Origins of Mutual Aid

“Mutual Aid” puts a name on a primal human behavior, perhaps the core pattern of human culture: we who spend more energy co-operating than competing tend to survive. Survival of the fittest means survival of the most co-operative.

Biological Examples of Mutual Aid

In ecosystems, co-operation is the rule and competition is the exception.

The physics of co-operation allow organisms to survive by receiving through their partnership the nutrients and energy that each cannot obtain separately.


  • Penguins and reindeer crowd together for heat and take turns on the inside of the pack to survive Arctic temperatures.

  • Trees supply sugar to mycorrhizal fungi, who supply minerals and water to the trees, allowing both to receive the thing they don’t have, but need to survive.

  • Parrots band together for communal foraging and gather their harvest together in one place in order to eat diverse food types together.

  • Honeybees, ants and termites literally cannot survive outside the specialized labor and physically secure context of their hive or nest.

  • Leafcutter ants have a multi-million year partnership with a certain type of fungus that they farm on leaves, as well as with a specialized bacteria that lives in their mouths and create anti-fungal compounds that exclude all fungi except their partner fungus.

Mutual Aid in Human Culture

The phrase “mutual aid” has also been adopted by anthropologists to describe a complex of similar organizational and resource-sharing strategies employed across many cultures, since at least the beginning of agricultural societies.


Our ancestors formed Mutual Aid organizations when they needed to organize, collaborate and share resources at larger scales in space and time than the village, yet with more human-scale accountability than the municipal or nation-state government.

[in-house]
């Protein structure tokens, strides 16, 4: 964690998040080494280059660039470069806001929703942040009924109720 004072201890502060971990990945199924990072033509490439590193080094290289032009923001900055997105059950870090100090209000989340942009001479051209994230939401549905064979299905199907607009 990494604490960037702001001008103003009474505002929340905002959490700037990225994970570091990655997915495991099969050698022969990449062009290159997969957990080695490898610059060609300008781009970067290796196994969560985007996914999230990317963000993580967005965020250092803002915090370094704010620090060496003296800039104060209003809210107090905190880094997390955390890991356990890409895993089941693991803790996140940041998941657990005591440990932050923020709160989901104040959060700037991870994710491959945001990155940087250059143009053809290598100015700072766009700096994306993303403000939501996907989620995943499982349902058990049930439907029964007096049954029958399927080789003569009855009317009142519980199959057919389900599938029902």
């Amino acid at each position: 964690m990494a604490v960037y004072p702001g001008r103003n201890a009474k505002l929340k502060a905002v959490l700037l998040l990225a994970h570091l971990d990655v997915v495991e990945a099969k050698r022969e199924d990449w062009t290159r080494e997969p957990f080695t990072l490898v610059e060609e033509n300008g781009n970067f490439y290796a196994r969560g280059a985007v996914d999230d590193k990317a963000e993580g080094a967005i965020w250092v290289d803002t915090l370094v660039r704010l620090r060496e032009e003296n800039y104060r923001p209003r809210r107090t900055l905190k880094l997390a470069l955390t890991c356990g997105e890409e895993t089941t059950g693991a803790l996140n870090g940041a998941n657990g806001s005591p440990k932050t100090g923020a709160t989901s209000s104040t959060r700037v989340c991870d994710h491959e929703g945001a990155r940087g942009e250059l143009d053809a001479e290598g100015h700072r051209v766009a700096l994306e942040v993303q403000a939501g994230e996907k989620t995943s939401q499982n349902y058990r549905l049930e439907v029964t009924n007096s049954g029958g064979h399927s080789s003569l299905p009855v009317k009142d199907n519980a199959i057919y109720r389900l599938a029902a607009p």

They gathered together in Mutual Aid to fight oppression, to provide for the well-being and basic needs of their members in hard times, to create resilience and “insurance” in the presence of unpredictable ecological and economic and social conditions, and to imagine and support positive futures for their communities.


The WNC Mutual Aid Initiative is part of a contemporary renewal of mutual aid organizing, rooted in the grand historical diversity of our ancestral mutual aid heritages, yet updated to embody and address our current cultural, economic, and ecological realities.

Historical (& Current) Examples of Mutual Aid 

  • Zydowska Samapomoc Spolczna (ZSS)- 400,000 Jews in Warsaw Ghetto during the Holocaust who smuggled food, medical supplies, clothing and weapons into the ghetto for survival, culminating in armed resistance against Nazis (the Warsaw Uprising).

  • Italian collective farming mutual aid- 1400’s → 1800’s: groups of villages who managed millions of acres of farmland through collaborative equipment sharing, crop rotation and cultural and ritual activities.

  • African American mutual aid groups beginning during Jim Crow era and leading up to the civil rights movement (examples: Free African Society, Boston, 1787; Free Dark Men of Color, Charleston, 1791; New York African Society for Mutual Relief, 1808; African Benevolent Society, Chillicothe, Ohio, 1827).